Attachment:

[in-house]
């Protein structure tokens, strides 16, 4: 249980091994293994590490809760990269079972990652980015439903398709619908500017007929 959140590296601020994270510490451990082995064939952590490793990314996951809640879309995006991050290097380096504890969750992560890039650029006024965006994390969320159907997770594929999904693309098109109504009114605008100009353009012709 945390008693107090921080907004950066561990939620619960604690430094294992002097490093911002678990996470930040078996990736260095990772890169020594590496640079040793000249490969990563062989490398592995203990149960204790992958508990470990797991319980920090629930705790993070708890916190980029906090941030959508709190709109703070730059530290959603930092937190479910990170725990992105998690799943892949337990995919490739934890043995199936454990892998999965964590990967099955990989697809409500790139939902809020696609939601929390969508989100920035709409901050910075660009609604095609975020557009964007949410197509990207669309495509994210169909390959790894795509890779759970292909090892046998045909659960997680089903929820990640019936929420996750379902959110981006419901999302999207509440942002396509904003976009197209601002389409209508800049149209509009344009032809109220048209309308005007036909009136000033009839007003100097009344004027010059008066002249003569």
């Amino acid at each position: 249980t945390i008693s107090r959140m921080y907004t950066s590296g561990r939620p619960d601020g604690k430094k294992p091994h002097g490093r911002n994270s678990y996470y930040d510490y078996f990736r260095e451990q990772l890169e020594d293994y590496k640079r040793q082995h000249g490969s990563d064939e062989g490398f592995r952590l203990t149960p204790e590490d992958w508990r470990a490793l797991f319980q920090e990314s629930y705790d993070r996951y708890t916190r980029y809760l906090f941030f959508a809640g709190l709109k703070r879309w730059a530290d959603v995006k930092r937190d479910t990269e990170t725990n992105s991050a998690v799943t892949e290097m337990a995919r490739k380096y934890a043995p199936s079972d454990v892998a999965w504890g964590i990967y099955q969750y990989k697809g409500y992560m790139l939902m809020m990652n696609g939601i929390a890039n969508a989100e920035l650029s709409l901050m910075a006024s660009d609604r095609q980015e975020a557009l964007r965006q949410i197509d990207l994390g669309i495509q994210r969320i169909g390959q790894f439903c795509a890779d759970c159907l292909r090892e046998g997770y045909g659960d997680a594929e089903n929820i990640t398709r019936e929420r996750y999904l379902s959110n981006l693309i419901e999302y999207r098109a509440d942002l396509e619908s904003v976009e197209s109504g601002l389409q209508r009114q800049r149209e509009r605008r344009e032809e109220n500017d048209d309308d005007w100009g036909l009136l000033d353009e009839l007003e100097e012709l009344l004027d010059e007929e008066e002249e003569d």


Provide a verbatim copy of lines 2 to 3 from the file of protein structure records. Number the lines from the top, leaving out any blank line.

């Protein structure tokens, strides 16, 4: 249980091994293994590490809760990269079972990652980015439903398709619908500017007929 959140590296601020994270510490451990082995064939952590490793990314996951809640879309995006991050290097380096504890969750992560890039650029006024965006994390969320159907997770594929999904693309098109109504009114605008100009353009012709 945390008693107090921080907004950066561990939620619960604690430094294992002097490093911002678990996470930040078996990736260095990772890169020594590496640079040793000249490969990563062989490398592995203990149960204790992958508990470990797991319980920090629930705790993070708890916190980029906090941030959508709190709109703070730059530290959603930092937190479910990170725990992105998690799943892949337990995919490739934890043995199936454990892998999965964590990967099955990989697809409500790139939902809020696609939601929390969508989100920035709409901050910075660009609604095609975020557009964007949410197509990207669309495509994210169909390959790894795509890779759970292909090892046998045909659960997680089903929820990640019936929420996750379902959110981006419901999302999207509440942002396509904003976009197209601002389409209508800049149209509009344009032809109220048209309308005007036909009136000033009839007003100097009344004027010059008066002249003569």
């Amino acid at each position: 249980t945390i008693s107090r959140m921080y907004t950066s590296g561990r939620p619960d601020g604690k430094k294992p091994h002097g490093r911002n994270s678990y996470y930040d510490y078996f990736r260095e451990q990772l890169e020594d293994y590496k640079r040793q082995h000249g490969s990563d064939e062989g490398f592995r952590l203990t149960p204790e590490d992958w508990r470990a490793l797991f319980q920090e990314s629930y705790d993070r996951y708890t916190r980029y809760l906090f941030f959508a809640g709190l709109k703070r879309w730059a530290d959603v995006k930092r937190d479910t990269e990170t725990n992105s991050a998690v799943t892949e290097m337990a995919r490739k380096y934890a043995p199936s079972d454990v892998a999965w504890g964590i990967y099955q969750y990989k697809g409500y992560m790139l939902m809020m990652n696609g939601i929390a890039n969508a989100e920035l650029s709409l901050m910075a006024s660009d609604r095609q980015e975020a557009l964007r965006q949410i197509d990207l994390g669309i495509q994210r969320i169909g390959q790894f439903c795509a890779d759970c159907l292909r090892e046998g997770y045909g659960d997680a594929e089903n929820i990640t398709r019936e929420r996750y999904l379902s959110n981006l693309i419901e999302y999207r098109a509440d942002l396509e619908s904003v976009e197209s109504g601002l389409q209508r009114q800049r149209e509009r605008r344009e032809e109220n500017d048209d309308d005007w100009g036909l009136l000033d353009e009839l007003e100097e012709l009344l004027d010059e007929e008066e002249e003569d």